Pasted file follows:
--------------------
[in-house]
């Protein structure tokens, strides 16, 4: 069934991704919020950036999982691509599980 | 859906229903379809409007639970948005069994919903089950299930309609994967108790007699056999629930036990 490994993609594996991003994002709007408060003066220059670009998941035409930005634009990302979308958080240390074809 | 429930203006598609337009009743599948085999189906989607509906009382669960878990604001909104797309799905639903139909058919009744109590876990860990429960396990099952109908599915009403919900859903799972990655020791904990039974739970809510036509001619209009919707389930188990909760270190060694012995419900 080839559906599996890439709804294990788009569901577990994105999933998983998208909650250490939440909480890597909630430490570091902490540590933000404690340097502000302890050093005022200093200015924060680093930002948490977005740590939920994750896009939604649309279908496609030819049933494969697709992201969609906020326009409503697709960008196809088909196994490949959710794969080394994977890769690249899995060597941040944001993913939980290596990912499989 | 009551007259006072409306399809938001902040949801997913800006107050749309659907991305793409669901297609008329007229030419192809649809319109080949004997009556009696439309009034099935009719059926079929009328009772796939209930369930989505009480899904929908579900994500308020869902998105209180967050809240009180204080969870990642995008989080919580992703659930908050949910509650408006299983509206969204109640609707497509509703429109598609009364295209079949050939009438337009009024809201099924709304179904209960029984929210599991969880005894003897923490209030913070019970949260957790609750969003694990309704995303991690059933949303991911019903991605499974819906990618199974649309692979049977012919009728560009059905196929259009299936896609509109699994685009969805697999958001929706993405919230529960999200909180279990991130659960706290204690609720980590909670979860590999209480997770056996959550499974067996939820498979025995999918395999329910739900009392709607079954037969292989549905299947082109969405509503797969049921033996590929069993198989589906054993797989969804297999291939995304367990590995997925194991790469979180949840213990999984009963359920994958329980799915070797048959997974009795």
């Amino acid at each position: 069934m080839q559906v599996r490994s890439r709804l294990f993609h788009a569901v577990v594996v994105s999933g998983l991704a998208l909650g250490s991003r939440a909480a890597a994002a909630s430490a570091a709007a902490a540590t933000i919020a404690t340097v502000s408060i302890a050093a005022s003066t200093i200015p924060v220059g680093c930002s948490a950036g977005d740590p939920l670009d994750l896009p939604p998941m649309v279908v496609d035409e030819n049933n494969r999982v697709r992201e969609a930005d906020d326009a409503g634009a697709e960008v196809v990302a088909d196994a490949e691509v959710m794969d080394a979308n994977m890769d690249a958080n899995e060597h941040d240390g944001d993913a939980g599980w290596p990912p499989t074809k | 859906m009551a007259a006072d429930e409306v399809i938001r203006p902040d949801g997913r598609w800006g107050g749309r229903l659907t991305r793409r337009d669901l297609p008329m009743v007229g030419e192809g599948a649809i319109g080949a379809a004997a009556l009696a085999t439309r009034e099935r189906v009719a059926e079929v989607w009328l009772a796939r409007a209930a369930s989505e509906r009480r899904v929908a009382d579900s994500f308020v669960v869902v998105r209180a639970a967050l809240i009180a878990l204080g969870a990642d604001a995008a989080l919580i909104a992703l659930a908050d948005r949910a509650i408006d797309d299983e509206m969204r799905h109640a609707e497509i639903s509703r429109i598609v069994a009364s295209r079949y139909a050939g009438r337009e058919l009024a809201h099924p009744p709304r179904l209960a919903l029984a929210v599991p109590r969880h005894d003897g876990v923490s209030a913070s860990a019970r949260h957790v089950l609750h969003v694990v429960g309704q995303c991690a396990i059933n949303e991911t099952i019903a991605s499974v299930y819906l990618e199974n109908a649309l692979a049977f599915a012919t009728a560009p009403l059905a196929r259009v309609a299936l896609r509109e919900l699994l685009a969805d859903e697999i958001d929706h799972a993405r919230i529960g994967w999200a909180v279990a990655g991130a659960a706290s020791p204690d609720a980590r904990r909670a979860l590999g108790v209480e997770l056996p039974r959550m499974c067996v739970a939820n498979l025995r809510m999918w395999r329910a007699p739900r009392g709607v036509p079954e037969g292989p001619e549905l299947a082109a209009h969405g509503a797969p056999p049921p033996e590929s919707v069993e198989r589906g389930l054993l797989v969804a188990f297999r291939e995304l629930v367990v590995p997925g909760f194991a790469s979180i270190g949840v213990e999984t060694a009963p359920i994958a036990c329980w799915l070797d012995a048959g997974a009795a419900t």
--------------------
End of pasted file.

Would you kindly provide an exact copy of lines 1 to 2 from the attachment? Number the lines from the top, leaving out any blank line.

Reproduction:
[in-house]
């Protein structure tokens, strides 16, 4: 069934991704919020950036999982691509599980 | 859906229903379809409007639970948005069994919903089950299930309609994967108790007699056999629930036990 490994993609594996991003994002709007408060003066220059670009998941035409930005634009990302979308958080240390074809 | 429930203006598609337009009743599948085999189906989607509906009382669960878990604001909104797309799905639903139909058919009744109590876990860990429960396990099952109908599915009403919900859903799972990655020791904990039974739970809510036509001619209009919707389930188990909760270190060694012995419900 080839559906599996890439709804294990788009569901577990994105999933998983998208909650250490939440909480890597909630430490570091902490540590933000404690340097502000302890050093005022200093200015924060680093930002948490977005740590939920994750896009939604649309279908496609030819049933494969697709992201969609906020326009409503697709960008196809088909196994490949959710794969080394994977890769690249899995060597941040944001993913939980290596990912499989 | 009551007259006072409306399809938001902040949801997913800006107050749309659907991305793409669901297609008329007229030419192809649809319109080949004997009556009696439309009034099935009719059926079929009328009772796939209930369930989505009480899904929908579900994500308020869902998105209180967050809240009180204080969870990642995008989080919580992703659930908050949910509650408006299983509206969204109640609707497509509703429109598609009364295209079949050939009438337009009024809201099924709304179904209960029984929210599991969880005894003897923490209030913070019970949260957790609750969003694990309704995303991690059933949303991911019903991605499974819906990618199974649309692979049977012919009728560009059905196929259009299936896609509109699994685009969805697999958001929706993405919230529960999200909180279990991130659960706290204690609720980590909670979860590999209480997770056996959550499974067996939820498979025995999918395999329910739900009392709607079954037969292989549905299947082109969405509503797969049921033996590929069993198989589906054993797989969804297999291939995304367990590995997925194991790469979180949840213990999984009963359920994958329980799915070797048959997974009795």